Another context where Eddington's ideas have come up is cricket, where people make quite a big thing of a batsman scoring 100 hundreds. I'm afraid I don't know what the record is, but I'm fairly sure it would be Jack Hobbs, who scored something like 125 125s. (Ed. - I haven't yet been able to track down a complete list of Hobbs' 197 first-class centuries, but Geoff Boycott, in scoring 151 centuries, made 113 or more 115 times, but 114 or more only 112 times, so had a Cricket Eddington EC of 113. Len Hutton's 129 centuries included an unusual proportion of low ones - 29 were no higher than 104 - and his EC was 104, reached 106 times.)

Jimmy White, Bearsden:

I set off for Carn a'Chlamain in February with two friends but got no further than Blair Atholl due to a snowbound A9, so headed instead for Rowardennan and Ben Lomond ...

"When we got on to Sron Aonaich at around 525m, there was 30cm of snow, becoming icy, hurricane winds and spindrift from directly north. We were virtually crawling and (amongst dozens of others) retreated. About 50m above the top gate, we three in line astern were lifted 2m into the air and deposited some 5m down the slope. No injuries, thankfully, as we fell on to snow, but it could have been serious on a narrow ridge. And so to Dumgoyne - a round-trip of approximately 160 miles for my 832nd ascent!

"A question. If, when I'm returning down the A9 from walks or weekends north of Blair Atholl, I finish off the day with a Dumgoyne ascent, can I claim an H of 60, the crow-flown miles from Blair Atholl to Dumgoyne, after 60 such repeats?" (Ed. - No, sorry. H is the direct line from home to summit, no matter how devious the on-the-ground route. Years ago, my friend Mike Adam and I had a similar day to Jimmy's Chlamain-Lomond-Dumgoyne effort, when we failed to get a foothold on either Glas Maol or Ben Gulabin due to every layby being filled with deep, unploughed snow. Ditto at West Lomond, so we ended up on Dumyat, three miles from Mike's house.)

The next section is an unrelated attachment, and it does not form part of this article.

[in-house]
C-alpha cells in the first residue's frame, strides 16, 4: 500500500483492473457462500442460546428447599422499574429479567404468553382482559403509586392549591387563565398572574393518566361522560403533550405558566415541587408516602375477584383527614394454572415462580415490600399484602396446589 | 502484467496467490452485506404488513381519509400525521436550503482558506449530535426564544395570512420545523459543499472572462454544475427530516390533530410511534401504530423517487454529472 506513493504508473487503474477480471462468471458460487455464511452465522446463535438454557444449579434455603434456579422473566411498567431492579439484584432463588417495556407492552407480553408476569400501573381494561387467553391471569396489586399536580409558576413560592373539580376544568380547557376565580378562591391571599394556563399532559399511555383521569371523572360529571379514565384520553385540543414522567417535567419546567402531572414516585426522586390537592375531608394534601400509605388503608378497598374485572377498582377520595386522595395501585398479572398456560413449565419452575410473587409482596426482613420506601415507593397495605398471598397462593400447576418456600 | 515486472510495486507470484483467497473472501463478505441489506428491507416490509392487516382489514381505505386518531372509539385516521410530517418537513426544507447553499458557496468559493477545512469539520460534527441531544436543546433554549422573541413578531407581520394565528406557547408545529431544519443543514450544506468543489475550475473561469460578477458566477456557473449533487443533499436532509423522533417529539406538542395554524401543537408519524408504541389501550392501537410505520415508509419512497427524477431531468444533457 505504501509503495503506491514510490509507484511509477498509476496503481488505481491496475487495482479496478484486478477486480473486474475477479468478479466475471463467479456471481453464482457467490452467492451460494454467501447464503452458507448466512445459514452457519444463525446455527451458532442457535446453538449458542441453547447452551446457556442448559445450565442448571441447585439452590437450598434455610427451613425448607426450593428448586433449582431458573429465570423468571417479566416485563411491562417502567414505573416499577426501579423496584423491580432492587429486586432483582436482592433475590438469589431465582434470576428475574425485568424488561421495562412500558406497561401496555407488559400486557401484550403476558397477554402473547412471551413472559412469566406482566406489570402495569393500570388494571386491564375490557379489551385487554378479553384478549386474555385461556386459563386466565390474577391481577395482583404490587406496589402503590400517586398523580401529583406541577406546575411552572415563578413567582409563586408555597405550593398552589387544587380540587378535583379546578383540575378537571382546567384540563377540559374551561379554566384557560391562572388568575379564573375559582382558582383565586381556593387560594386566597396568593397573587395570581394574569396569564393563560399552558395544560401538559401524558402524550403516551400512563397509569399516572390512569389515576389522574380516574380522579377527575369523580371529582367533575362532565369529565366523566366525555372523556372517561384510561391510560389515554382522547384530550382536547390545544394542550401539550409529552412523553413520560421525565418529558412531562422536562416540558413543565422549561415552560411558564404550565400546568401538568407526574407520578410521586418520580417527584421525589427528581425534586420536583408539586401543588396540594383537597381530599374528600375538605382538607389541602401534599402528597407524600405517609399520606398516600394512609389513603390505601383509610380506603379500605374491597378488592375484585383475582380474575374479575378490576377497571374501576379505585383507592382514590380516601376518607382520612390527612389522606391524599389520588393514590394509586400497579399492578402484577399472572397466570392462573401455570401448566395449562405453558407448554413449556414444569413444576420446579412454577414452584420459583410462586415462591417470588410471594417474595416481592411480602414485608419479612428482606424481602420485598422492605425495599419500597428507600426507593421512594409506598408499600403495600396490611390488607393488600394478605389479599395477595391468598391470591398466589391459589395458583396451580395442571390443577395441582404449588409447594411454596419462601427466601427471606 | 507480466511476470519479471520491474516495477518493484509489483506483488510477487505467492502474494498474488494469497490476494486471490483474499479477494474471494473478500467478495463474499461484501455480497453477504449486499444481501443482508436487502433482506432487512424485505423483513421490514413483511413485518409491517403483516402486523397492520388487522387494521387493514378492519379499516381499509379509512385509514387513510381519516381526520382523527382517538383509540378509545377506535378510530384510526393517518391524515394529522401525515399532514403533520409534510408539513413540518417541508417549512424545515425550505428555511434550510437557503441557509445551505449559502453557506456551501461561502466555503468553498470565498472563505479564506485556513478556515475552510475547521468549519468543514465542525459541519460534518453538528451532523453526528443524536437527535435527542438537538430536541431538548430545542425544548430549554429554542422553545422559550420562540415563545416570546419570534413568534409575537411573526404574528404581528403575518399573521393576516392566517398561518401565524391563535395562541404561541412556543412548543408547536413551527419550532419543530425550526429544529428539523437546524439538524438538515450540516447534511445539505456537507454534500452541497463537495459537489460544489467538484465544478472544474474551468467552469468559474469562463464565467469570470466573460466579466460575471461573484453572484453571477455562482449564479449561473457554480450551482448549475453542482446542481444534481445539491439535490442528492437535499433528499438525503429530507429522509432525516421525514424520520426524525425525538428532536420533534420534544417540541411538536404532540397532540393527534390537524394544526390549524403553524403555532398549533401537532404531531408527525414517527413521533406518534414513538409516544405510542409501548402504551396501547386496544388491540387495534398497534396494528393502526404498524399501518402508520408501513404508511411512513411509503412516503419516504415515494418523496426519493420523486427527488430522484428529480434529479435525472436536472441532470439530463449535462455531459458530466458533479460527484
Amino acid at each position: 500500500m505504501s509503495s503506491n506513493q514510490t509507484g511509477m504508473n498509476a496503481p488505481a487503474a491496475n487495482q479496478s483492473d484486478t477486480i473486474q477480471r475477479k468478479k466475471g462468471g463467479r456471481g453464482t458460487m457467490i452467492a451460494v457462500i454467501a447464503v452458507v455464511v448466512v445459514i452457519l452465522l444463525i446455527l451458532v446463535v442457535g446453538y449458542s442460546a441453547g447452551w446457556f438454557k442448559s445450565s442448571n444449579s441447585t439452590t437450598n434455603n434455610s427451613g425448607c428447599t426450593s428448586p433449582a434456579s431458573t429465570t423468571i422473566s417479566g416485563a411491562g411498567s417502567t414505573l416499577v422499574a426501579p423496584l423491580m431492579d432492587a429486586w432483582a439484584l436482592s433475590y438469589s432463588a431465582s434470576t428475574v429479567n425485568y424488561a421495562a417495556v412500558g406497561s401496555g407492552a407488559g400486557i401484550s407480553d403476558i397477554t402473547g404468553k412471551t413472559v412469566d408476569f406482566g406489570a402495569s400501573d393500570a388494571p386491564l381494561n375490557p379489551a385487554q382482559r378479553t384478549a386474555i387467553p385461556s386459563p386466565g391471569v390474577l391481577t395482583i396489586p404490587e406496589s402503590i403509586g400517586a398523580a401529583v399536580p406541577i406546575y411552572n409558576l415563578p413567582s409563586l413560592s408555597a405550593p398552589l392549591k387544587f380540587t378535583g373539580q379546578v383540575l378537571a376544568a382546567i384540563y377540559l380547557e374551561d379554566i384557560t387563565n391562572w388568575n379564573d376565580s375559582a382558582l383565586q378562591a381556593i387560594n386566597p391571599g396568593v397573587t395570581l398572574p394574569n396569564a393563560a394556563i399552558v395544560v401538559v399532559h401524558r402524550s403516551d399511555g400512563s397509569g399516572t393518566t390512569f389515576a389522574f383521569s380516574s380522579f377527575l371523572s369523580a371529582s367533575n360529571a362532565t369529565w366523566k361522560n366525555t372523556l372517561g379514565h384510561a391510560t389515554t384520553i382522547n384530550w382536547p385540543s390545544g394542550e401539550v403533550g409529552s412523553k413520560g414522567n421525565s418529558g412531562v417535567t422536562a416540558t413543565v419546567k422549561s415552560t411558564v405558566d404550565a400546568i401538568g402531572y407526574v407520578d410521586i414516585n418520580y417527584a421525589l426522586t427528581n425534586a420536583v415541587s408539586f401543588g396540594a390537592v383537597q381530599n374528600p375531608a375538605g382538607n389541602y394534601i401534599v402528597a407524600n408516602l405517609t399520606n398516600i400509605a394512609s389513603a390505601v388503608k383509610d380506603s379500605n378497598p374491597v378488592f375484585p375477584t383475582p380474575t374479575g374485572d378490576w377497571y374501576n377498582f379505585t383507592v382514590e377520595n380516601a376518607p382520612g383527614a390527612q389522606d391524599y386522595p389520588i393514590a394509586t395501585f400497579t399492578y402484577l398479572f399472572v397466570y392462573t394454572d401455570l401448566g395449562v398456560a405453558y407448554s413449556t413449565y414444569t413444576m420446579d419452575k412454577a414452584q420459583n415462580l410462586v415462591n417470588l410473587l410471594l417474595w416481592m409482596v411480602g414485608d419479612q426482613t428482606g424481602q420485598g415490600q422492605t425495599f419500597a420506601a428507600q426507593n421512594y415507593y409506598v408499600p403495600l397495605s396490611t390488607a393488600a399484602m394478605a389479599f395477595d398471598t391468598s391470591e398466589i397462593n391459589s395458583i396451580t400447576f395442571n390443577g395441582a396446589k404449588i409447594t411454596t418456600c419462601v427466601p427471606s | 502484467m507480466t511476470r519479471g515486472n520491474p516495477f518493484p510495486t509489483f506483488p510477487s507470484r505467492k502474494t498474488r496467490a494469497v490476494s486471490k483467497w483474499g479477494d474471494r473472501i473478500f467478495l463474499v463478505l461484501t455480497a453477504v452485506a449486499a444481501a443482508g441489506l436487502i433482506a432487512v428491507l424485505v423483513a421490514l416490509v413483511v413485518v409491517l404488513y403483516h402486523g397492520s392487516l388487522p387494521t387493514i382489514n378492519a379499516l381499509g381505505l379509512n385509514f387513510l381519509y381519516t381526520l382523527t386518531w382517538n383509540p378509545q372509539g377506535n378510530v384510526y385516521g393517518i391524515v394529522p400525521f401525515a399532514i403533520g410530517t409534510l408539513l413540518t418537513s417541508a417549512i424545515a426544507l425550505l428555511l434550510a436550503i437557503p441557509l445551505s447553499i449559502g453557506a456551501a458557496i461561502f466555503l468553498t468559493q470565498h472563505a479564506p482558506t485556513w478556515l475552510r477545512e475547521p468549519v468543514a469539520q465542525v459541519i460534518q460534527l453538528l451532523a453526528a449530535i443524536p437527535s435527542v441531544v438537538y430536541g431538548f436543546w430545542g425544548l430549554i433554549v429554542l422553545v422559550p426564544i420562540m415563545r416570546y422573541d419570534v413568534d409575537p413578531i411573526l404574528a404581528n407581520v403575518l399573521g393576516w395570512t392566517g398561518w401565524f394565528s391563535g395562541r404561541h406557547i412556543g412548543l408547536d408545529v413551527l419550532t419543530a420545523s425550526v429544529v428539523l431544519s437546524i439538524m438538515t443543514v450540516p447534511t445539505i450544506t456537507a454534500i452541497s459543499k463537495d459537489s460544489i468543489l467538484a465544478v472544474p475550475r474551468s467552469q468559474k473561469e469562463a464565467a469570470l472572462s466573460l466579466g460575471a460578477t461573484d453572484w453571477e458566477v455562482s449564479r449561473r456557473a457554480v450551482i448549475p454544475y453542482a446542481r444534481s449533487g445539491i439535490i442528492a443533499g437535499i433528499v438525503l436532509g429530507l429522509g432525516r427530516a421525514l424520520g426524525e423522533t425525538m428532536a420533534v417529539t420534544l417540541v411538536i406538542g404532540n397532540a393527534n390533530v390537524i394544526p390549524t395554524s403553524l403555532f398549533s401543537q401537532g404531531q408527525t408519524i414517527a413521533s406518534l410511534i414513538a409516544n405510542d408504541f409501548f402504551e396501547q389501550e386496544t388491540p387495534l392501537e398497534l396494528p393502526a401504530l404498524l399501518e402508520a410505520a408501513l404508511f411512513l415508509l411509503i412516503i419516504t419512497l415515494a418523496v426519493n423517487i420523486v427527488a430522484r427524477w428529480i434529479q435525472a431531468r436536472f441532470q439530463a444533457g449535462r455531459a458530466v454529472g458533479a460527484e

Jim Waterton, Glasgow:

I am pretty sure my E number is in the mid-40s, because of bicycle outings in my teens (mid-to-late 1940s) when I used to do day trips of 40-70 miles round the Worcestershire countryside in the school holidays. Not much road traffic in those days, when lorries were 20mph-plated and it was easy enough to hang on the back for a tow. One would probably need to be Lance Armstrong or somebody like that to beat Eddington's E of 87 nowadays. The motor car has a lot to answer for.

I think your H number calls for more work. I therefore propose M (for Munrovitus, a combination of Munro, roving and Vitus, he of the twitch, also known in birdwatching circles), where M is the highest number of days in your life on which you have (a) bagged one or more Munros, and (b) travelled at least M miles (including après-climb mileage) to do so. Miles covered by walking, push-biking or other self-propelled means not to be counted.

The lower one's score, the greater one's merit, and conversely the higher one's score, the more ludicrous one's affliction. Golfers will recognise the logic of this method of assessment, though whether such persons exist within the hillwalking community is another matter. I fancy my personal M is around 150 (ie 150 hillwalking outings of 150 or more miles). If so, I shall at least be able to climb Beinn Dorain without adding to this ghastly value, but future day outings to Glen Coe or further afield will add to my score.